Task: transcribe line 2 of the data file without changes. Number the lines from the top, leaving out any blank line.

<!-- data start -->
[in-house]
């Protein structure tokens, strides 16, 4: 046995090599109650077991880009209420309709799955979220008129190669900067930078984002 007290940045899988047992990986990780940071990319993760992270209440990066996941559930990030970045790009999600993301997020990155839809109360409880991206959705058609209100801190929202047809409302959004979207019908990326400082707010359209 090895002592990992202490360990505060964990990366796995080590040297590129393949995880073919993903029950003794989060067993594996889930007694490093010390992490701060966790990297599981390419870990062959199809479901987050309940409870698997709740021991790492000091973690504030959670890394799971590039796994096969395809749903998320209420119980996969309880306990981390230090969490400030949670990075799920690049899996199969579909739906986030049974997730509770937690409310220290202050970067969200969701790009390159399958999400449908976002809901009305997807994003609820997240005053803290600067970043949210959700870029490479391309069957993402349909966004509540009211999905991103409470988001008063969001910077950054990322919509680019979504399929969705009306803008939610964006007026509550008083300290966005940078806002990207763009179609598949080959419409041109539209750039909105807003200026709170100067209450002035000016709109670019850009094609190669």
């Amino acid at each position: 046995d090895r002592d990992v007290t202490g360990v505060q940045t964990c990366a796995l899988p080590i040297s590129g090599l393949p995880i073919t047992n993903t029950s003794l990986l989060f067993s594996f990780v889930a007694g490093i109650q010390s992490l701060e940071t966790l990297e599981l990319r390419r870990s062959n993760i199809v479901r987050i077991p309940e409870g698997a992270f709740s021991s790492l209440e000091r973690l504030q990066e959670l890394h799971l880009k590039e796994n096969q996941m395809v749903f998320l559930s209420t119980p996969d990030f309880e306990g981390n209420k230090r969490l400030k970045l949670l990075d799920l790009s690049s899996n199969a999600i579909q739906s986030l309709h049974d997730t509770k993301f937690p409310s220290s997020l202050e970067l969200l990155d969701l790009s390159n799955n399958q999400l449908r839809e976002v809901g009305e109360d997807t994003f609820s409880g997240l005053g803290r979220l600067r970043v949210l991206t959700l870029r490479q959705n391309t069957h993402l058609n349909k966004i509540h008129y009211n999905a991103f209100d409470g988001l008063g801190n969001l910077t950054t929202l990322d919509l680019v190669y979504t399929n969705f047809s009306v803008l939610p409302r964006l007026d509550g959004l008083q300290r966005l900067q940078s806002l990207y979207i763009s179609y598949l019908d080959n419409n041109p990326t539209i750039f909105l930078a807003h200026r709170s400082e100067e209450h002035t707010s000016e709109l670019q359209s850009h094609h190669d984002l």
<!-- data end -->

């Protein structure tokens, strides 16, 4: 046995090599109650077991880009209420309709799955979220008129190669900067930078984002 007290940045899988047992990986990780940071990319993760992270209440990066996941559930990030970045790009999600993301997020990155839809109360409880991206959705058609209100801190929202047809409302959004979207019908990326400082707010359209 090895002592990992202490360990505060964990990366796995080590040297590129393949995880073919993903029950003794989060067993594996889930007694490093010390992490701060966790990297599981390419870990062959199809479901987050309940409870698997709740021991790492000091973690504030959670890394799971590039796994096969395809749903998320209420119980996969309880306990981390230090969490400030949670990075799920690049899996199969579909739906986030049974997730509770937690409310220290202050970067969200969701790009390159399958999400449908976002809901009305997807994003609820997240005053803290600067970043949210959700870029490479391309069957993402349909966004509540009211999905991103409470988001008063969001910077950054990322919509680019979504399929969705009306803008939610964006007026509550008083300290966005940078806002990207763009179609598949080959419409041109539209750039909105807003200026709170100067209450002035000016709109670019850009094609190669």